Power Networking

Tunisia focuses on grid expansion for integrating renewables

Tunisia, a north African country, is a lower-middle-income economy that was once a net exporter of oil and gas. Currently, 95 per cent of the country’s generated electricity is from oil- and gas-based resources, with a significant share of the gas needed for power generation being imported from Algeria. In recent years, the exploration of oil- and gas-based resources has declined, mainly due to the natural drying up of some oil and gas fields in the country. The unstable political scenario and protests have also disrupted the production and transportation of fuels. To reduce this dependence on fossil fuels and to promote the use of cleaner energy resources to meet its target of reducing carbon emissions over the next decade, the Government of Tunisia, in 2015, implemented the Renewable Energy Law, which encourages electricity production from renewable sources and promotes private sector involvement in the segment. However, since 2015, only 10 MW of solar capacity has been added to the existing capacity. The country also plans to decommission 1,807 MW of its thermal capacity by 2030.

Electricity demand in Tunisia is estimated to increase at a compound annual growth rate of 3 per cent between 2020 and 2030. To meet the increasing power demand and reduce reliance on gas imports, it aims to almost double its existing capacity by adding around 5.1 GW of new generation capacity by 2030, with the private sector contributing a significant share. Of the total target, 3.7 GW-3.8 GW will be based on renewables (mainly wind and solar). In line with these targets, Tunisia’s vertically integrated utility Société Tunisienne de l’Electricite et du Gaz (STEG) has planned two national-level power transmission projects – the Energy Sector Improvement Project (ESIP) and Projet d’Aménagement et d’Équipement du Réseau de Transport d’Électricité (PAERTE), – entailing a combined investment of $435 million. Both projects share the common goal of strengthening and reinforcing the Tunisian transmission network to integrate the upcoming renewable energy capacity and will cumulatively add around 630 km of transmission lines and around 17 new substations. The projects will also involve the expansion of various existing substations between 90 kV and 400 kV over the next three to four years.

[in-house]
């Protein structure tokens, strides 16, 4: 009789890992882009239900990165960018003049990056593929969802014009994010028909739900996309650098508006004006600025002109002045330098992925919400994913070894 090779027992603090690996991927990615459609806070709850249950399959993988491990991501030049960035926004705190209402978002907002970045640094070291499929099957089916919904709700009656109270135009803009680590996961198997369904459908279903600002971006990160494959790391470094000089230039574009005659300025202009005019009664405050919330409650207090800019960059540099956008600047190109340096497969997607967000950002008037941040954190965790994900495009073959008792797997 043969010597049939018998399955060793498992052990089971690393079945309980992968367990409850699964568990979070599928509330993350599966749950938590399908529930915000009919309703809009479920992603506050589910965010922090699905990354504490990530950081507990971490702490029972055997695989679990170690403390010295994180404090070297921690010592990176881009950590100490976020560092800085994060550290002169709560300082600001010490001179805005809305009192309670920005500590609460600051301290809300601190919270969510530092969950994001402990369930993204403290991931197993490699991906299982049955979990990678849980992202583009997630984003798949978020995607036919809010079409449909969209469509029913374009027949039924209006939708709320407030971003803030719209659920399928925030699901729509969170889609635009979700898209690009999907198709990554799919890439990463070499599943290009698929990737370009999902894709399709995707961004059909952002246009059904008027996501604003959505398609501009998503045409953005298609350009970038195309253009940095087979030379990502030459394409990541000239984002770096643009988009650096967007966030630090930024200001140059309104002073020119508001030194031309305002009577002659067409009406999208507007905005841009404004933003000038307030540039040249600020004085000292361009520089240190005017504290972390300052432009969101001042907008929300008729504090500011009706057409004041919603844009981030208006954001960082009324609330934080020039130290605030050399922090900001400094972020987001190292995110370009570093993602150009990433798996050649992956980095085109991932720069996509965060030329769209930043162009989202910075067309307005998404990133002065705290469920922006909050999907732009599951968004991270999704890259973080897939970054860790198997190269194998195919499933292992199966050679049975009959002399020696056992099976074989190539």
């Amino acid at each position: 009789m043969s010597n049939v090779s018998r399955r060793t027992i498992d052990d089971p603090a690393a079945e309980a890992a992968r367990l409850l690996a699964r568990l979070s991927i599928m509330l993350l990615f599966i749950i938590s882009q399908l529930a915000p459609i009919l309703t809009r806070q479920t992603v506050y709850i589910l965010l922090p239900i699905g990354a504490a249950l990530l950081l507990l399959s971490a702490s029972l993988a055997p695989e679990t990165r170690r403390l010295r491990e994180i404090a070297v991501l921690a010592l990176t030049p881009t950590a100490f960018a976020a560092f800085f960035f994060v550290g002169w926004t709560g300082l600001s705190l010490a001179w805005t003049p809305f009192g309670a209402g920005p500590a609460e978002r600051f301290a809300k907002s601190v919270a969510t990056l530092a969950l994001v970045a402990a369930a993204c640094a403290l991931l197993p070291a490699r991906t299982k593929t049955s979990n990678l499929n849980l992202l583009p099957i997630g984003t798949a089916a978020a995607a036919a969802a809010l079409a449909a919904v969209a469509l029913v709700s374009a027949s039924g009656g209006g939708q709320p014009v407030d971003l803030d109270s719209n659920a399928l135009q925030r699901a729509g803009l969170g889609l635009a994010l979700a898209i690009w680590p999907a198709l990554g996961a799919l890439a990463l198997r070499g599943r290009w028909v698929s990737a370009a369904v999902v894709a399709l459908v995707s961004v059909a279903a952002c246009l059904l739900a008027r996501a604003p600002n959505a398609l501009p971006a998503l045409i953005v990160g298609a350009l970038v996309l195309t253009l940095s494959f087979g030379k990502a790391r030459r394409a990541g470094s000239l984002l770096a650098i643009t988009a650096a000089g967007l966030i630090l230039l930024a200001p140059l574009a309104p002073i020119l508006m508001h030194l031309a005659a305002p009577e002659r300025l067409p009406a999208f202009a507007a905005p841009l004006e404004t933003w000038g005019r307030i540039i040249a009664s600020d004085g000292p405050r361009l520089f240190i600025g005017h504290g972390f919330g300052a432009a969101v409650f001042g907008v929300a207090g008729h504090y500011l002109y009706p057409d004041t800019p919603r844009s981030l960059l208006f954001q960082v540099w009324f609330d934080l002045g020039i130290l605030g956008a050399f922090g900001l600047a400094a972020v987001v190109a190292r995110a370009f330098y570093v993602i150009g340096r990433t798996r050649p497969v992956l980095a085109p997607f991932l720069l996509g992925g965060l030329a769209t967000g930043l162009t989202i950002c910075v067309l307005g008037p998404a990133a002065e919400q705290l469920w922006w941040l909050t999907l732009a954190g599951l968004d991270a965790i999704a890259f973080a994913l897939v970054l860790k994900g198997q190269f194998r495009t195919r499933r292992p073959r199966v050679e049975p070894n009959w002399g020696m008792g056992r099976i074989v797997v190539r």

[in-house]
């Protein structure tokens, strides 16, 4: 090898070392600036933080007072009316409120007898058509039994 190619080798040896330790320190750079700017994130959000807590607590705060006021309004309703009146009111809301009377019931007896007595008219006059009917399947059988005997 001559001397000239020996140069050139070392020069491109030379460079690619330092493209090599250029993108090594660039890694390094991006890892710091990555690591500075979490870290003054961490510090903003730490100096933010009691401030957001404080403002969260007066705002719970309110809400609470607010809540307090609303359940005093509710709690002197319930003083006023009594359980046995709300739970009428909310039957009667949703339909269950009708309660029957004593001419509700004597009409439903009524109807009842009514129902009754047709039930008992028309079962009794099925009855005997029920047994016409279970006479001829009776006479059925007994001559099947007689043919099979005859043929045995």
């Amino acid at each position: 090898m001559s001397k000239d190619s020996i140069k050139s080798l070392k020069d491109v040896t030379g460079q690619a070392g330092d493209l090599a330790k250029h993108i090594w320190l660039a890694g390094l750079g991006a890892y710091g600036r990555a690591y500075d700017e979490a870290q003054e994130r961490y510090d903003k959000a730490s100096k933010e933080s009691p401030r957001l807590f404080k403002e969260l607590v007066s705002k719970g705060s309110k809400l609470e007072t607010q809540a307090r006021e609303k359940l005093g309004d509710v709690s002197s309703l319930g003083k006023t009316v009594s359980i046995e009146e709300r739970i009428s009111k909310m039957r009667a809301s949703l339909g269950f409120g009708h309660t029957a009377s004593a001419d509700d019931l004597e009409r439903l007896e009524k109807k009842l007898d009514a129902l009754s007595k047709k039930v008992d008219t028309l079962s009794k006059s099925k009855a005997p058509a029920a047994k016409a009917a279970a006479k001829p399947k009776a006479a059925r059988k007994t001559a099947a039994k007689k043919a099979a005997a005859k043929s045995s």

Tunisia is planning to execute cross-border interconnection projects with several African and European countries to undertake regional power exchange for boosting industrial growth and improving energy security without overloading the existing transmission network. One such project is the Elmed Project, which will connect Tunisia’s grid network with that of Italy. The project is supported by both the governments due to its potential to increase the interconnection capacity of the Euro-Mediterranean system. In addition, it is undertaking initiatives to establish a countrywide smart grid network. To execute all its power sector-related projects, the country  has received financial backing from multilateral donor agencies from across the world.

Industry structure and existing power capacity